Reacting to the Israeli statement, Poland’s centrist prime minister, Donald Tusk, sounded almost wounded. “Especially the historical context is, to put it mildly, off target and is not applicable to the situation,” he said. Isn’t it? One of the reasons why Jews are especially sensitive to legal measures against ritual slaughter, as Tusk surely knows, is that the Nazis banned it in Germany only three months after they came to power in 1933. And like many of today’s animal rights activists, the Nazis depicted the methods of shechita as a gruesome, needless celebration of animal suffering.
Even so, the historical parallels don’t overlap completely. The two main Polish political parties that opposed the government bill are not, as might reasonably be expected, populated by snarling right-wing skinheads. One of them, the Democratic Left Party, or SLD, was co-founded by Alexander Kwasniewski, who served as Poland’s president from 1995-2005. Throughout his time in office, Kwasniewski was feted by Jewish groups, particularly in the United States, for his strong stand against anti-Semitism; after leaving office, he was one of the backers of the European Council for Tolerance and Reconciliation, an organization that is unlikely to share the SLD’s revulsion for shechita.
The other party, the Palikot Movement (named for its founder, Janusz Palikot), is variously described as liberal, even libertarian. The party’s support for gay civil unions and the legalization of soft drugs are noteworthy in a country that remains socially conservative and devoutly Catholic. Yet one of Palikot’s leaders, Andrzej Rozenek, sounded like a traditional anti-Semite when he declared that “there is no permission for animal cruelty in the name of money”–the implication being that what really worries Jewish defenders of shechita is the loss of a $400 million dollar regional market for kosher goods produced in Poland.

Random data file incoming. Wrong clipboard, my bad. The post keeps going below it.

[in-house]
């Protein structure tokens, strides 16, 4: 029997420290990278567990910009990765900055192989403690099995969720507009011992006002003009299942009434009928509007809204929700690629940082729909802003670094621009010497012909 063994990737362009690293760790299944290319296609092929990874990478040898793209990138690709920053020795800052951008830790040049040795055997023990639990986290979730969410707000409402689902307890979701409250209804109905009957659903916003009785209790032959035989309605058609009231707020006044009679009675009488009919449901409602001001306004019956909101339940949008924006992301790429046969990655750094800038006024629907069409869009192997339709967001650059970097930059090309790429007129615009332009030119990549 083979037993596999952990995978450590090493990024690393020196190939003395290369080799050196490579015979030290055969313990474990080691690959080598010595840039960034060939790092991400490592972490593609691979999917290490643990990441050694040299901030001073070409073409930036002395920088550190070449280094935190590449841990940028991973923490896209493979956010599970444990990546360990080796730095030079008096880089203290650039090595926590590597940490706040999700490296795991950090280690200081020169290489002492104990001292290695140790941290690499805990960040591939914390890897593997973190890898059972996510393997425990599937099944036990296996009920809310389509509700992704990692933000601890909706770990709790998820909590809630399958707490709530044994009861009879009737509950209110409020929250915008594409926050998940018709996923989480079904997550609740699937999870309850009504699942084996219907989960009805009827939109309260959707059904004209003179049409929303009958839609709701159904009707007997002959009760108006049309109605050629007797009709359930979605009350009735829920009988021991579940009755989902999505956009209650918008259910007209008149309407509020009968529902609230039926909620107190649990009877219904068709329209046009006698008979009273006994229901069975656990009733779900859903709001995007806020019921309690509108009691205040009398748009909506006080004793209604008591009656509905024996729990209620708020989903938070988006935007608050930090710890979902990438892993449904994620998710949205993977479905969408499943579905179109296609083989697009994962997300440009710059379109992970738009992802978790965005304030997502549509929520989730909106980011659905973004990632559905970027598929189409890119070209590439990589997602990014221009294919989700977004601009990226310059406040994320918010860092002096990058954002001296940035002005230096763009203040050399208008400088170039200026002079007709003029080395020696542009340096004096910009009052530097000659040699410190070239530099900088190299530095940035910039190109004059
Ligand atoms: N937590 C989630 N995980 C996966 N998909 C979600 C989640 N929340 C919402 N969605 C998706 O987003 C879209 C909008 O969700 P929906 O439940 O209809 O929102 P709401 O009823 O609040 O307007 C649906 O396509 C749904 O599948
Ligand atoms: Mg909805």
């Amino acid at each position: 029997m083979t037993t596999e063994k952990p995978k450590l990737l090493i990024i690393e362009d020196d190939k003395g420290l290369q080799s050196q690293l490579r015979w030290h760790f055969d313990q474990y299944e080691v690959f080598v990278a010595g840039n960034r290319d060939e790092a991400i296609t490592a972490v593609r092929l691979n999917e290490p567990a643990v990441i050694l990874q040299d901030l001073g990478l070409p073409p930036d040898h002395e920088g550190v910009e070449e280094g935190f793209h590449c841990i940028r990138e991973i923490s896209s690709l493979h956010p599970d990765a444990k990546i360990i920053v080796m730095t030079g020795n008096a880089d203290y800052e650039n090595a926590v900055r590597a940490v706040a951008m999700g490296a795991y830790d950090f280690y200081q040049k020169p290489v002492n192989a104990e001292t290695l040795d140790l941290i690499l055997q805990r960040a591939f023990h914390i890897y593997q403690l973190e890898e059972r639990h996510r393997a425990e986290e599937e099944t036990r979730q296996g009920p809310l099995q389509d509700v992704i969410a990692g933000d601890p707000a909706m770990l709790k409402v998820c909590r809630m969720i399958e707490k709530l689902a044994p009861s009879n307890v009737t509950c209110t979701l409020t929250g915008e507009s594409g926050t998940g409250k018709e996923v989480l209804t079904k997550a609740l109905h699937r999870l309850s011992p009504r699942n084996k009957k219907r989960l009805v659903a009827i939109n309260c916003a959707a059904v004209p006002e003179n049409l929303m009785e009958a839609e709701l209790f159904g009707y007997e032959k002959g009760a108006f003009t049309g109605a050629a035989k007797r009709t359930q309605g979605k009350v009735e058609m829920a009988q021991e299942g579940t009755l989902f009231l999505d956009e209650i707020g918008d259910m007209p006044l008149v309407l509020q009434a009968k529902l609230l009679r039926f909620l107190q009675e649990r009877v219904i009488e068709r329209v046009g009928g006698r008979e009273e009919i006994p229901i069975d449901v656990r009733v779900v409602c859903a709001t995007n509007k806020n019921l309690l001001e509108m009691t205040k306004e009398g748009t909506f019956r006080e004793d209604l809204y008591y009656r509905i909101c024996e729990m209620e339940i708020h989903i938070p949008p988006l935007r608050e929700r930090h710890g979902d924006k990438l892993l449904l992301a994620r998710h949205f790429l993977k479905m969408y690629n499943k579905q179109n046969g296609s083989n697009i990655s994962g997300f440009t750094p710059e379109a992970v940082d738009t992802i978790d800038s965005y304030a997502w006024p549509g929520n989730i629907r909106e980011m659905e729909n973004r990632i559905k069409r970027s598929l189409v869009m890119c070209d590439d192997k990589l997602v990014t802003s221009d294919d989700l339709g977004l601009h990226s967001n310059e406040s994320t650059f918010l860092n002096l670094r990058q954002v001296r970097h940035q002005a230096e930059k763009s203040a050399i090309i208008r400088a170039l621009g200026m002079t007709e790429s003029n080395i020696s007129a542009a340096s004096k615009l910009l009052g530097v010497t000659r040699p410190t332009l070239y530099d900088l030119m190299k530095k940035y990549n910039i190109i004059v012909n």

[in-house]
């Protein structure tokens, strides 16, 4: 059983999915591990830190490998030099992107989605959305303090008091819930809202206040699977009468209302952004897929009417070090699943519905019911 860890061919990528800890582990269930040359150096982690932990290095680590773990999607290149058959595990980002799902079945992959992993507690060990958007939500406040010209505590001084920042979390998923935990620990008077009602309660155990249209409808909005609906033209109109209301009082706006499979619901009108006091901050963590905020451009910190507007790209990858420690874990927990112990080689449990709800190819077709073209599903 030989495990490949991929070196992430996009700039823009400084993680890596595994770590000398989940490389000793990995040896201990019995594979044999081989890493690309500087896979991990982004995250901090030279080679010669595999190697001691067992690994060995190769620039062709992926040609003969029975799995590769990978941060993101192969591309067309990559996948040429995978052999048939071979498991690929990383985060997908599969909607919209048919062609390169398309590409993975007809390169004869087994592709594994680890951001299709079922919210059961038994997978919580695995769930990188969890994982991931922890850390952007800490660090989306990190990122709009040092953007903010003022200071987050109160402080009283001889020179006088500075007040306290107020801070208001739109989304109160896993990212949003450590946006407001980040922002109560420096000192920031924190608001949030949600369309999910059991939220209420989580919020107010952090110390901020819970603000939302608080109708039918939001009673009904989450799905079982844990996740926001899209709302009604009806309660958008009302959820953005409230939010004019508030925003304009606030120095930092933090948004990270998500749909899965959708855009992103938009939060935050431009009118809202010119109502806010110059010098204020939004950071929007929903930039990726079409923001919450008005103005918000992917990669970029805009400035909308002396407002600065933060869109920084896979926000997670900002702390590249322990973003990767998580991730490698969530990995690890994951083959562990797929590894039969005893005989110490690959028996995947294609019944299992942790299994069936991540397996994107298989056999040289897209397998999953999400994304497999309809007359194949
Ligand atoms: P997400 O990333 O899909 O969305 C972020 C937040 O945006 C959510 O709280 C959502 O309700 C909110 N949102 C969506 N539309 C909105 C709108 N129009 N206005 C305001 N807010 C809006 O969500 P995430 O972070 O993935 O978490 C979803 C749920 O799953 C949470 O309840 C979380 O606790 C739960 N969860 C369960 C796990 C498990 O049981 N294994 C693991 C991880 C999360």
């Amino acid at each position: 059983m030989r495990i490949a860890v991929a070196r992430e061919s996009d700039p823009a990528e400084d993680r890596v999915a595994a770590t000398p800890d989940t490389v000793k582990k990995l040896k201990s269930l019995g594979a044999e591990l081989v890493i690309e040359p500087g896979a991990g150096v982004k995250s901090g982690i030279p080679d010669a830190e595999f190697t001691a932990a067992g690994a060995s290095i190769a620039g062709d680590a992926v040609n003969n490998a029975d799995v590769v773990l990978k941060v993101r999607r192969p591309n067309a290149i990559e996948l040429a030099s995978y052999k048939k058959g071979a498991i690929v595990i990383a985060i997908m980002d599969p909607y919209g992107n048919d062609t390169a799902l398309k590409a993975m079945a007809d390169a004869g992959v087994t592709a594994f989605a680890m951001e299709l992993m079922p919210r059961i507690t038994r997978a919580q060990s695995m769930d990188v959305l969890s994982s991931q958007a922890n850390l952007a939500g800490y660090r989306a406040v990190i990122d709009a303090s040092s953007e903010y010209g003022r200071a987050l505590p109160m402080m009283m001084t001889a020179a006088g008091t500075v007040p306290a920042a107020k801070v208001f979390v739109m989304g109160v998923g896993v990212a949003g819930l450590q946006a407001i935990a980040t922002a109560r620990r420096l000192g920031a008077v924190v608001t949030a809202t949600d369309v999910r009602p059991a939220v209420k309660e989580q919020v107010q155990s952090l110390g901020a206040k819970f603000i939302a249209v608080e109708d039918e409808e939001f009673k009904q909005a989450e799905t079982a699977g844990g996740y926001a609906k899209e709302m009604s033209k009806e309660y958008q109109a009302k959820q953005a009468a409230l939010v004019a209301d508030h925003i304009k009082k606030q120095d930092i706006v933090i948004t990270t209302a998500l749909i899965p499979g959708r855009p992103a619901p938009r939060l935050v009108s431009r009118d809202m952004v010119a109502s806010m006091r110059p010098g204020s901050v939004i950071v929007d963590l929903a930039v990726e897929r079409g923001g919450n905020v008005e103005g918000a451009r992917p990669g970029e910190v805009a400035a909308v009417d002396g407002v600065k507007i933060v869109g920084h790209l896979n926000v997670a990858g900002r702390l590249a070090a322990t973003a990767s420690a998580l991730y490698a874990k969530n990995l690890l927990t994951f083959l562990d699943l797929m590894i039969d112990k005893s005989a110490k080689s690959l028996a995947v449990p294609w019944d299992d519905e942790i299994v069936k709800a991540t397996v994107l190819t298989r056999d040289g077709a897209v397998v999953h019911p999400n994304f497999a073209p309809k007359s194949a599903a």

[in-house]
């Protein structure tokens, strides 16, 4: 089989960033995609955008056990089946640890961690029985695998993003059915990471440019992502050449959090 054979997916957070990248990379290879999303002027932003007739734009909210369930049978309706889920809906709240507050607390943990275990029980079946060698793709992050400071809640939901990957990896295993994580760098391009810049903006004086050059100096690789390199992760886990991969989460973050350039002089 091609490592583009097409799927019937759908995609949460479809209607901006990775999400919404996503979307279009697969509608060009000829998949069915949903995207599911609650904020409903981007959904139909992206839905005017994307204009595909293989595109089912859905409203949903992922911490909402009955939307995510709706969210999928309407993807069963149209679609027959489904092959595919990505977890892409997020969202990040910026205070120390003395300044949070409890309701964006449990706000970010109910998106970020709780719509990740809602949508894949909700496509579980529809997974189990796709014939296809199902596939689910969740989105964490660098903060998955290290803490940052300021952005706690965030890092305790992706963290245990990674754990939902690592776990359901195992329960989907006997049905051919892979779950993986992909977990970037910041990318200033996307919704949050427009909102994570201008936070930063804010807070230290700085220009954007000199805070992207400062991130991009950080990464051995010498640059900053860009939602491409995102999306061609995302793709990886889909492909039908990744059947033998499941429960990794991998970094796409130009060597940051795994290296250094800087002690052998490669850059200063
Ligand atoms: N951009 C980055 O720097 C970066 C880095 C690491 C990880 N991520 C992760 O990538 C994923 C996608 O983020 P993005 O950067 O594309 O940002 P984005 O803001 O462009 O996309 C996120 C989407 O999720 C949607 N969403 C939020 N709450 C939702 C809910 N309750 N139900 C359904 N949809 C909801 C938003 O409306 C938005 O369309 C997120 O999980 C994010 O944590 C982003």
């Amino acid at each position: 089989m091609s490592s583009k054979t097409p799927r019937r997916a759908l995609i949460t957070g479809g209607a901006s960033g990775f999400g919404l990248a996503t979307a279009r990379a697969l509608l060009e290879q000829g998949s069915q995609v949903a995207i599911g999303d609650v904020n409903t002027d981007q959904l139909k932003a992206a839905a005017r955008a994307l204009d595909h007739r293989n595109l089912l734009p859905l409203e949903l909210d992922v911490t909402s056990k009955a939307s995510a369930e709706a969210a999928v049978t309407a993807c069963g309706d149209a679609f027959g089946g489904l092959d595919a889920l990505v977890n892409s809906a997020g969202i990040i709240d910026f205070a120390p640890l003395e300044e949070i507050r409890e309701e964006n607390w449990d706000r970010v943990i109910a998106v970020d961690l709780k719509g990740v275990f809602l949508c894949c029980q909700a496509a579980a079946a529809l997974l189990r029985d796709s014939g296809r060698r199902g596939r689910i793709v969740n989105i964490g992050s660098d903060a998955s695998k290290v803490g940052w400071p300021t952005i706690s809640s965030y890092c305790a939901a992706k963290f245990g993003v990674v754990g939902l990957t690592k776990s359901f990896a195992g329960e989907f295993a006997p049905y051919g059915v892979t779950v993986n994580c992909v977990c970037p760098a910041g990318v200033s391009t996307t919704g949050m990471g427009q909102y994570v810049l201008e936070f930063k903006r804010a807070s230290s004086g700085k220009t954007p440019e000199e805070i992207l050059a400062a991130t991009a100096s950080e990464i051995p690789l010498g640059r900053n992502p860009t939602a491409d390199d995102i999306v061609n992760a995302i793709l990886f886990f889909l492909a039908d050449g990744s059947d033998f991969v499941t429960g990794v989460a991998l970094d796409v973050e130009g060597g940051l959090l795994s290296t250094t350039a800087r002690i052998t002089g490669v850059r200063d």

Poland is not the first country to ban shechita–European states from Norway to Switzerland have also prohibited its practice–but its historic position as the cradle of the Holocaust means that extra scrutiny of any legal measures against Jewish rituals is inevitable. Preventing shechita in a country where, as Rabbi Shudrich noted, hunting remains legal, renders the concerns about cruelty to animals laughable. It also opens Poland up to an accusation last leveled against Germany, where an effort to ban circumcision was recently defeated: namely, that for all of its Jewish museums and memorials to the Holocaust, the country finds the task of being nice to dead Jews far more appealing than guaranteeing the rights of living ones.